Come and Meet Those Who Tweet (at the Theater)

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For years now, a war has been raging in the theater between purists and realists. It isn’t related to the work, although it is not unusual for battles in that arena to flare up regularly.

No, this war has to do with etiquette: what should and should not be acceptable comportment in places of public performance. Movie theaters fit into this discussion as well.

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As most New Yorkers know, a 2003 law made it illegal to use cell phones inside venues where public performances occur. So purists, you might say, won that battle (and you can read the text of the law here). Yet with social media increasingly integral to the way contemporary theater is being marketed, realists are set for the first time in years to gain the upper hand.

And they should.

Not that there aren’t casualties. In her monthly column in American Theatre magazine, Theatre Communications Group Executive Director Teresa Eyring weighed in on whether audiences should have access to electronic devices during performances — not to talk on their cell phones, which isn’t only rude but stupid, but to have quiet access to social media applications as part of their performance experience.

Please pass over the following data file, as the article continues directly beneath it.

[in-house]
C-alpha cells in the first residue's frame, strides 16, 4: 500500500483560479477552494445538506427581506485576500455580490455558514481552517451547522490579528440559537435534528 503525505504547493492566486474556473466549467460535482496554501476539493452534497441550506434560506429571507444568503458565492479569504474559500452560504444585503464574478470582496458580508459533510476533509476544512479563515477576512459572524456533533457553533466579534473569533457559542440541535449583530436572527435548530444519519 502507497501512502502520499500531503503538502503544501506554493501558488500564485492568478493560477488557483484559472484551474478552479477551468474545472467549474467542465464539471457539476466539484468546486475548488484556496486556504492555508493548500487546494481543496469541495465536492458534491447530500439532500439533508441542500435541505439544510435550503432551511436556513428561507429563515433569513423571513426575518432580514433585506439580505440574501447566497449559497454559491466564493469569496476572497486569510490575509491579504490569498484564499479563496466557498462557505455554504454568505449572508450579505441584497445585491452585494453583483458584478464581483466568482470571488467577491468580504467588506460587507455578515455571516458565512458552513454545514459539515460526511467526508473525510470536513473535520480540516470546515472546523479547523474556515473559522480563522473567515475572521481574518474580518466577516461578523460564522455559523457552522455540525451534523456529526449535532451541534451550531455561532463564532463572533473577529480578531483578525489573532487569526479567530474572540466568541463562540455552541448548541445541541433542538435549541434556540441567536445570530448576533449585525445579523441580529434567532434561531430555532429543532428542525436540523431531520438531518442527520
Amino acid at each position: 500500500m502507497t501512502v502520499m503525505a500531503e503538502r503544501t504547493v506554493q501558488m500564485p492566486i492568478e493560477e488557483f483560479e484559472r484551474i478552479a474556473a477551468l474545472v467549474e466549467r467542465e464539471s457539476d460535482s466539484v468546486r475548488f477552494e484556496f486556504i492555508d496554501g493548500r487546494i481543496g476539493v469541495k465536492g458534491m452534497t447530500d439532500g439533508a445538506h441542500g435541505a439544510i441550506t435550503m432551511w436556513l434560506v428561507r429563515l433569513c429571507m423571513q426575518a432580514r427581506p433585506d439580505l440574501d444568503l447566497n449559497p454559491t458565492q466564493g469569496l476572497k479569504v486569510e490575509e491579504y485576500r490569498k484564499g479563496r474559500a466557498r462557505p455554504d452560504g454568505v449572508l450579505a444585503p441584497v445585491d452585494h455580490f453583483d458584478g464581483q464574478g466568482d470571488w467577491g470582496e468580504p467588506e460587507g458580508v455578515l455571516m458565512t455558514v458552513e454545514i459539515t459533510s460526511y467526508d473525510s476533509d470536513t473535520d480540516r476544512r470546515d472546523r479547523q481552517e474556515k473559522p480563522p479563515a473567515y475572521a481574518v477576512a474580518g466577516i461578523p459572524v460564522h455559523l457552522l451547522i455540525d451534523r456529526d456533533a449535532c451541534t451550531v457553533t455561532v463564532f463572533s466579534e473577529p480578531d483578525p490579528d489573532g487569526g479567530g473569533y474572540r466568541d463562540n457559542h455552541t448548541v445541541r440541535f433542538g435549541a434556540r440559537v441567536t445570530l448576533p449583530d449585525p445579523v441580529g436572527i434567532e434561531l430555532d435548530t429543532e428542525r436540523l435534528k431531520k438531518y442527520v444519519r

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Eyring writes about a town hall meeting held as part of the annual conference of the Association for Performing Arts Presenters last January, and how people “wrestled with the desire of audiences — predominantly but not exclusively younger ones — to be digitally and Internet-ically connected at all times.” The question: Should “audiences should be allowed, if not encouraged, to turn their cell phones on — to text, tweet, Foursquare and send Facebook updates during a show.” Certainly even the raising of the subject will cause purists to mobilize. Participants in the town hall, she wrote, “lamented the distraction of such devices for artists — and the loss for audiences themselves, who by using those devices forgo the opportunity to fully concentrate and reflect on the performance.”